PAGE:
Stars: 4 out of 5
Pros: Continues and resolves some story points; fun
Cons: Story less resolved than the TV show finale; looses some of the show's personality
The Bottom Line:
Back to the comics
The Middleman fights evil
Once again for fans
The Middleman Returns to His Comic Book Roots to Conclude the TV Series
During the summer of 2008, I got hooked on The Middleman, a show on ABC Family. Every Monday night, I got a new adventure in the life of Wendy Watson, a young artist who pays the bills by being The Middleman's assistant. And what do they do? They fight evil invading aliens or zombie fish to keep the world safe for the rest of us.
Unfortunately, I was one of the few who watched the show. (One person who worked on it joked that I was their fan. Singular.) So the show wrapped things up after 12 episodes, even giving us a sense of closure. But the thirteenth episodes, which would have been the first season ender, was written. So the creator decided to hire an artist to illustrate it so fans could read it as a comic book, a rather ironic touch since The Middleman started life as a series of comic books before becoming a TV show. Anyway, that's how The Doomsday Armageddon Apocalypse was born.
The book picks up after the 12th episode. Wendy is enjoying life with her new boyfriend when a mission interrupts. Seems that one of their allies, a reformed soul sucking demon, has put out a call for help when two of her fellow reformees have been killed for their glands. Before they know it, Wendy and The Middleman are fighting off killer robots and power grabbing maniacs to keep the world as we know it. Along the way, we learn The Middleman's other love and his real name. But before it is all over, someone might have to make the ultimate sacrifice (and no, it isn't what you think.)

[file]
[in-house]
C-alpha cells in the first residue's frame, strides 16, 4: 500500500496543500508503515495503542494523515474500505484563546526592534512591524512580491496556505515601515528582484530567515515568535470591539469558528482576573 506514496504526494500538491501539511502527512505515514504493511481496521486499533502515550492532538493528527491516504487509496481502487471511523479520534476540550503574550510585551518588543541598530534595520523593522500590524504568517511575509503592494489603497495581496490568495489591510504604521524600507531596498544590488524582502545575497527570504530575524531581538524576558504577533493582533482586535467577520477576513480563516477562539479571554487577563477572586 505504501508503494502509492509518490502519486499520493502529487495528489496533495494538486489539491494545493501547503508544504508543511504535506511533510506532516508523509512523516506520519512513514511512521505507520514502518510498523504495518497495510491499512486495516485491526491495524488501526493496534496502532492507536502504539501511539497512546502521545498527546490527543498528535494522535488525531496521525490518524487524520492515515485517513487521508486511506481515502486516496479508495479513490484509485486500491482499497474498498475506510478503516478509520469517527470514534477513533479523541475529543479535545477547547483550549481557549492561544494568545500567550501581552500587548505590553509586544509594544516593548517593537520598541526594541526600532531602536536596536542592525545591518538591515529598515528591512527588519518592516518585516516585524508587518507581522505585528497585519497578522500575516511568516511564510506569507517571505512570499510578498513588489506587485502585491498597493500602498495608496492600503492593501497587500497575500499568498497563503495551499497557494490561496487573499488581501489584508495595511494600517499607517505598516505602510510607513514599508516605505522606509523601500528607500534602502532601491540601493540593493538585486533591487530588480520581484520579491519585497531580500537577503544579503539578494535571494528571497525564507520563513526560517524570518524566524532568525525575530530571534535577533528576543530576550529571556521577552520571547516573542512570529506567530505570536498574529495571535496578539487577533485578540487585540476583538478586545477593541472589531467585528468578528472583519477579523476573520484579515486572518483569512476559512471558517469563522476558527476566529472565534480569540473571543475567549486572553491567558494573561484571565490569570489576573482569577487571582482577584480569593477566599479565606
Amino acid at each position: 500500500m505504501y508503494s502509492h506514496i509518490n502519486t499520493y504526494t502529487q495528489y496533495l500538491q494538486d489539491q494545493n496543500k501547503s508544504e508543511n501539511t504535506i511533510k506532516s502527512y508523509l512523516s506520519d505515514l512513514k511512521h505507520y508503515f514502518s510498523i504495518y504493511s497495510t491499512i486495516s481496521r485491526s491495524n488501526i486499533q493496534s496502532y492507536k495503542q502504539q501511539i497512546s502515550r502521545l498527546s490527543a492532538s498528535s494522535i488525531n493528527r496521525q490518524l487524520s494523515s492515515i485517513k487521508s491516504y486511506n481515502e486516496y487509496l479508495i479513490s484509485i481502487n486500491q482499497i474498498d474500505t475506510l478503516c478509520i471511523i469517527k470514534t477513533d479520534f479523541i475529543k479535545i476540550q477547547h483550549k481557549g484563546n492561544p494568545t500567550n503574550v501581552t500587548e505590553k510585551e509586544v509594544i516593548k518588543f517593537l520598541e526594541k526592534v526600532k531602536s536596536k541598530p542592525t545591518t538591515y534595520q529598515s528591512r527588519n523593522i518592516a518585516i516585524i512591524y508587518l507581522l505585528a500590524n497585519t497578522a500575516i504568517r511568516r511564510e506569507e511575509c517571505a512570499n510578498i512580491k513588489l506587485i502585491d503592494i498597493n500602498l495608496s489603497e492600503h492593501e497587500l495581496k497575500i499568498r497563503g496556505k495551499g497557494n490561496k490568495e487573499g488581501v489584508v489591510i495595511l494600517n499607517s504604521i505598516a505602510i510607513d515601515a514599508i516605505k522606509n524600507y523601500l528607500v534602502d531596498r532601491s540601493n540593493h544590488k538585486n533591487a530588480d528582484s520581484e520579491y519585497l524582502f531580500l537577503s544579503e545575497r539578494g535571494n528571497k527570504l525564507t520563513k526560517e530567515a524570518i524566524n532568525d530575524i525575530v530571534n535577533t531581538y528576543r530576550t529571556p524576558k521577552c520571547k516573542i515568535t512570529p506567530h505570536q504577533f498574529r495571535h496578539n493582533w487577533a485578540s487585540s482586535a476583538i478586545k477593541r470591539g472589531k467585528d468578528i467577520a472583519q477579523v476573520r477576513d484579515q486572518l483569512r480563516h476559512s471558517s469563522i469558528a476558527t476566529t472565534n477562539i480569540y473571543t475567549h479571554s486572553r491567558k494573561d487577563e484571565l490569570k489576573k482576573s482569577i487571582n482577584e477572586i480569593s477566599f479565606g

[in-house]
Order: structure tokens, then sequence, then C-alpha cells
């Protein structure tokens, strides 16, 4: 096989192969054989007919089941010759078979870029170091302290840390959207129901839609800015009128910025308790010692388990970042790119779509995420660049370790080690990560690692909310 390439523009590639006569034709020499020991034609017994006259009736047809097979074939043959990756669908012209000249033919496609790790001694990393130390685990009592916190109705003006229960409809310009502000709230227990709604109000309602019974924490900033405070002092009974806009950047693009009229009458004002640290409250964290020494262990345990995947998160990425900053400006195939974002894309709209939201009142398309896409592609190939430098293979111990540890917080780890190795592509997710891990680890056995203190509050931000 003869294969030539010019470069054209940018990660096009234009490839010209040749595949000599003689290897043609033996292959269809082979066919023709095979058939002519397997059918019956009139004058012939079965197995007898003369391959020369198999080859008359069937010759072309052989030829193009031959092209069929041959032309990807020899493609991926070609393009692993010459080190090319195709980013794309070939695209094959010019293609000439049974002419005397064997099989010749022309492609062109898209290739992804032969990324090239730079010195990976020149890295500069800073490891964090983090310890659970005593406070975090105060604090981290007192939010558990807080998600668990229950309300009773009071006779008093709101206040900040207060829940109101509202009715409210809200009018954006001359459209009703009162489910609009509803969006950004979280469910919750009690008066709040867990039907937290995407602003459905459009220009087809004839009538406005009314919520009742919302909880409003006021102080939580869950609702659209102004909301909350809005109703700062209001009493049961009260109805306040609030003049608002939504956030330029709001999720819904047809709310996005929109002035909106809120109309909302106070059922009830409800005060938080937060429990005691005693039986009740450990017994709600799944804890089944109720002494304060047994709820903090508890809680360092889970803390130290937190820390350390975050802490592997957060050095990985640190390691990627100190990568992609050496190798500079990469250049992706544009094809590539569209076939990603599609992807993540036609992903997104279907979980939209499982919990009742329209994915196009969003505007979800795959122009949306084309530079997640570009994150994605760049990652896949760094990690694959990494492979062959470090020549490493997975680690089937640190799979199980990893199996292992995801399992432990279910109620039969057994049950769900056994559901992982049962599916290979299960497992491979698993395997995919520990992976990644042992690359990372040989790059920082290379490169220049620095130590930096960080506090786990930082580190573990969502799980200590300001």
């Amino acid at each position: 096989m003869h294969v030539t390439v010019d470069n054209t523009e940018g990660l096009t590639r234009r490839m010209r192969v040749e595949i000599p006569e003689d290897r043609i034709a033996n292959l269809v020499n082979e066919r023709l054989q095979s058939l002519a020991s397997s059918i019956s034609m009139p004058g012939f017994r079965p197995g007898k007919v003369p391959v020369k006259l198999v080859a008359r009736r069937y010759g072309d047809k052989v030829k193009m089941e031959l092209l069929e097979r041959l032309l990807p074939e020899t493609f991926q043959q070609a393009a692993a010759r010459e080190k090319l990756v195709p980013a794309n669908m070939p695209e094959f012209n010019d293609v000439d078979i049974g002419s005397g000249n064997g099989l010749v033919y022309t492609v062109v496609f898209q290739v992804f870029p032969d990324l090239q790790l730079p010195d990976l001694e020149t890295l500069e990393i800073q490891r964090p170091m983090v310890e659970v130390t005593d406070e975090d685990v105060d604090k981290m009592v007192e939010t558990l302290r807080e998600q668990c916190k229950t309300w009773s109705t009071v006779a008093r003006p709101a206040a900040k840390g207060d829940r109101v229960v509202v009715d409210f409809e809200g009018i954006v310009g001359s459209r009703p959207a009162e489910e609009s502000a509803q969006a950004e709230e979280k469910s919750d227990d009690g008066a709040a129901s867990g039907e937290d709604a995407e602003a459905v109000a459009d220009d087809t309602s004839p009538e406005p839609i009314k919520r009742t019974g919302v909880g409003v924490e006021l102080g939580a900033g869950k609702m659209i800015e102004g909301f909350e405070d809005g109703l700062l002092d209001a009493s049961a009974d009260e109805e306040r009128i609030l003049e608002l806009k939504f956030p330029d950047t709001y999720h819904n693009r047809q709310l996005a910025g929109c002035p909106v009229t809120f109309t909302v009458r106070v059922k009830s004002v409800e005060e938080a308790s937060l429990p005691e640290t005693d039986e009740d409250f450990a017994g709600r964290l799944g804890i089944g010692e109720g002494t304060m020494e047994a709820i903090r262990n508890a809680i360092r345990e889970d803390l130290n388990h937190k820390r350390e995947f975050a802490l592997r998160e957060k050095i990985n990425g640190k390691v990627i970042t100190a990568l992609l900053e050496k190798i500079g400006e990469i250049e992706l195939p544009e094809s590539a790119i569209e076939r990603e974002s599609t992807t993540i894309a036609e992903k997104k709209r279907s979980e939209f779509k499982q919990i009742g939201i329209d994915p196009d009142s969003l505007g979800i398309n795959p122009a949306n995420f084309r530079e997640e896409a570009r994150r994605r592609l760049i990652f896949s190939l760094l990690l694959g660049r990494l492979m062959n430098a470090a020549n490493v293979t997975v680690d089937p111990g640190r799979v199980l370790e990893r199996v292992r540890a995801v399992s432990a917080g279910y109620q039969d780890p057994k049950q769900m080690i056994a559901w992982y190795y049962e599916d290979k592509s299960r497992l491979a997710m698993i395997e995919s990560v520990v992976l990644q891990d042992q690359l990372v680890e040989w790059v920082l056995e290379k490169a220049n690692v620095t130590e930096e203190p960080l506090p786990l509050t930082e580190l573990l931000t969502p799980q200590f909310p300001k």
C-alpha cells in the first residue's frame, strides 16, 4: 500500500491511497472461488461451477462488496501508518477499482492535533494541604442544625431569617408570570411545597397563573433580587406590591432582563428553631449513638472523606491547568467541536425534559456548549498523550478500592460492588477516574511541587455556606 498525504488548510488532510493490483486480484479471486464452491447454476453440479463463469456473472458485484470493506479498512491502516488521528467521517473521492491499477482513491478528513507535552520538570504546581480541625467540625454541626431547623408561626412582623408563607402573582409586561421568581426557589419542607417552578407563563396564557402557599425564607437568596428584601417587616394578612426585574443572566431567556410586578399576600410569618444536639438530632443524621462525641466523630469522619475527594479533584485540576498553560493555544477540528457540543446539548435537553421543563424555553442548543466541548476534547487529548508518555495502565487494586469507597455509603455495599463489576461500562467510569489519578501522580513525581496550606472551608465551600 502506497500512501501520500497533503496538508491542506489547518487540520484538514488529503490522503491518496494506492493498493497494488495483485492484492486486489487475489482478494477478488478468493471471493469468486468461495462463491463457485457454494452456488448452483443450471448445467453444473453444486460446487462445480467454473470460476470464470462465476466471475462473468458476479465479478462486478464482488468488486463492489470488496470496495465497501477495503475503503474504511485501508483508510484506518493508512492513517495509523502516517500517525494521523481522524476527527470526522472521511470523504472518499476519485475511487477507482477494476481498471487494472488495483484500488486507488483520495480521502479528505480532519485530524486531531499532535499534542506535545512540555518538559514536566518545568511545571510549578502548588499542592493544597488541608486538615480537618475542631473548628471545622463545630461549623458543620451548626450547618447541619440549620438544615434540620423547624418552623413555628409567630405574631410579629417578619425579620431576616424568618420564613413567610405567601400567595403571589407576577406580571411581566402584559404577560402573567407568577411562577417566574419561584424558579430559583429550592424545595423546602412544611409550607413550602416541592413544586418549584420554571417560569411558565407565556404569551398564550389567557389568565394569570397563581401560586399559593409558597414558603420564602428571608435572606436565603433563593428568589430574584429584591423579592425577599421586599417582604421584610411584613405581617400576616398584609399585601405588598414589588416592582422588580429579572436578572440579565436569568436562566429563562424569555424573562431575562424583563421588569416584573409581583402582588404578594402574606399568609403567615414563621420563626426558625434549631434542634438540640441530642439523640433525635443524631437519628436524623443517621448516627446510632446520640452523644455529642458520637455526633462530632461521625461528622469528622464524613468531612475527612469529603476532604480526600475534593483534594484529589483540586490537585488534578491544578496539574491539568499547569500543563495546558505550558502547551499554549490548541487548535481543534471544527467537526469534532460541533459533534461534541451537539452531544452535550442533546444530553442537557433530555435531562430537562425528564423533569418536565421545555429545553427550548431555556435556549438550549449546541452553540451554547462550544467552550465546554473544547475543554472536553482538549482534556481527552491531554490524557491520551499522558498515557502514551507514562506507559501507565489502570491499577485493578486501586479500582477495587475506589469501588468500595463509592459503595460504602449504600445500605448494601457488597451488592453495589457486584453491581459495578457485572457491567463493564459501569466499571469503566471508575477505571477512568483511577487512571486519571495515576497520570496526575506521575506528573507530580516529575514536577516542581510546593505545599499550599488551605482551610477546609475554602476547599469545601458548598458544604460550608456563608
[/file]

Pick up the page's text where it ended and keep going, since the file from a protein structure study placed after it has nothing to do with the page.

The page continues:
The illustrator of this book had a thankless task. He had to draw real actors as cartoons while borrowing a bit of the style from the original books. Armando Zanker was brought in to fulfill that role, and he did a fairly good job of it. I could easily recognize the main characters because they looked similar to their actors. No, they were perfect replicas, but it worked.
Also working well was the story. While I felt that episode 12 gave us enough closure, this does resolve some questions that weren't answered in the TV series. I could have lived without knowing the answers, but it was nice to have them.
I'm not normally a comic book guy, so my next complaint probably reveals my bias, but I didn't find it quite as satisfying as an episode of a TV show would have been. My guess is the original script probably had a bit more of a sub-plot then we got here. The story seemed a little simple. And there is no way any book can capture the fast paced, witty dialogue I loved so much on the show.
Honestly, my biggest complaint with the book is the ending. It leaves us wanting to see what happens to the characters in season 2, something we will never see. The official TV ending actually did a good job of wrapping things up so that we felt the characters were happy. Not so here. And I so what happy endings. I need a new adventure after having read this, something I know I will never get.
Despite my complaints, fans of the TV show The Middleman will want to read The Doomsday Armageddon Apocalypse. If you aren't a fan of the show, you won't really get this book, so watch the show first. You'll be sorry you missed it by the time you're done with the pilot, trust me.